Thursday

2nd Apr 2020

Brexit impasse, as UK and EU refuse to move first

  • Labour leader Jeremy Corbyn doesn't want to call for election before he knows what the EU wants. (Photo: European Commission)

On the evening of Thursday (24 October), UK prime minister Boris Johnson wrote a letter to the leader of the opposition Labour Party, Jeremy Corbyn, to propose to hold elections on 12 December.

That would give the British parliament until 6 November to discuss the new Brexit deal. If it agrees on the deal, then there will be an orderly Brexit, if not there will be elections.

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"If I win a majority in this election, we will then ratify the great new deal that I have negotiated, get Brexit done by January and the country will move on," Johnson wrote to Corbyn.

"If you win a majority, then you will, I assume, implement your policy: that is, you will ask for another delay after 31 January 2020, to give you the time both to renegotiate a new deal, then have a referendum, in which you may or may not campaign for your own deal," he said.

"It is time for MPs finally to take responsibility," Johnson went on, adding that "given the situation we must give the voters the chance to resolve this situation."

It is not yet clear how Corbyn will react.

Although Labour had been in favour of new elections in the past, Corbyn wants to first exclude the possibility of a no-deal Brexit before heading to the urns.

He is also likely to wait until the EU has decided what kind of delay it wants to give to the UK before making up his mind. And the EU decision might be taken on Friday.

"No-deal is a threat that Boris Johnson has been using all along, and indeed it's included in his legislation that's before parliament at the moment, the legislation that he's paused," Corbyn said on Thursday.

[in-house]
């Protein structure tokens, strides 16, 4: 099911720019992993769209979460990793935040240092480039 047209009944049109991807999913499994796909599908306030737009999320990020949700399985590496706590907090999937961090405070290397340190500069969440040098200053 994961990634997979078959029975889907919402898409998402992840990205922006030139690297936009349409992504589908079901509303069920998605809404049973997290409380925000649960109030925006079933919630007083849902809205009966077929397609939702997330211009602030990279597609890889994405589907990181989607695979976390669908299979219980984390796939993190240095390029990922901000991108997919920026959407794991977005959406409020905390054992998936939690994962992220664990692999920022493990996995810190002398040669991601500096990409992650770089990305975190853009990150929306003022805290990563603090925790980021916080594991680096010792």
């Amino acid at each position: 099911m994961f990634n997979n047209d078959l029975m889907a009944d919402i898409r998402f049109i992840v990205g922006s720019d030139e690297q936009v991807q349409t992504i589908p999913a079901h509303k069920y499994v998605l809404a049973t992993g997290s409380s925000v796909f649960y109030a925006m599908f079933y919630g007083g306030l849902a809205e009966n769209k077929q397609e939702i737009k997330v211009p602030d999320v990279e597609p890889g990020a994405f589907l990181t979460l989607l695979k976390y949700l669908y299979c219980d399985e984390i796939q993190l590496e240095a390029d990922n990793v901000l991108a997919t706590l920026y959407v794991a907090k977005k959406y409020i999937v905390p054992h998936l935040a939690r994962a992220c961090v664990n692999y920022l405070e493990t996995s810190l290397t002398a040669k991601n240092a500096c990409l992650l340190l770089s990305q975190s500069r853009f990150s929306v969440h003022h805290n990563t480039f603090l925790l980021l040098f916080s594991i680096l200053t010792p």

"I want us not to crash out of the EU because of all the damage it will do to jobs across the country. We'll know tomorrow [Friday, 25 October] what the extension will be and I can answer that question tomorrow. What I'm saying now is, take no deal off the table," he added.

Internally, Labour seems to be divided on whether or not elections on 12 December are a good idea.

Momentum, the campaign group that supports Labour, says they are ready for them.

"Bring it on", Laura Parker, Momentum's national coordinator, said on the Johnson gambit.

"Our campaign will see tens of thousands of people talk to millions of voters across the country. In 2017 Momentum's campaign swung key seats for Labour. This time we're going to run the biggest people-powered campaign the country has ever seen," she added.

But others are much less enthusiastic, claiming that campaigning for elections in winter is a bad idea.

Waiting for Europe

For their part, European leaders and the European Parliament have already said they were in favour of giving the UK another delay.

How long the extension might be will be discussed by envoys of the EU member-states on Friday in Brussels.

According to a draft decision, seen by Reuters on Thursday evening, the EU might go for what one diplomat called a "flextension" - combining both "flexibility" and "extension".

In this proposal, the UK would be granted a new delay of three months, but with the possibility to leave earlier if a Brexit deal is concluded before 31 January.

"Consequently, the withdrawal should take place on the first day of the month following the completion of the ratification procedure, or on (blank), whichever is earliest," the draft decision said.

France, on the other hand, remains sceptical and might prefer to wait for the UK's decision whether or not to have elections.

According to French European affairs minister Amelie de Montchalin: "The French position is to give more time if it's justified, if we understand why we're doing it; some time to ratify obviously ... If we're told 'We want to have elections,' we'll look at the question of elections."

But if France sticks to its position, it creates an impasse in which the EU will not decide before the UK makes up its mind, while Labour does not want to decide before the EU makes up its mind either.

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Agenda

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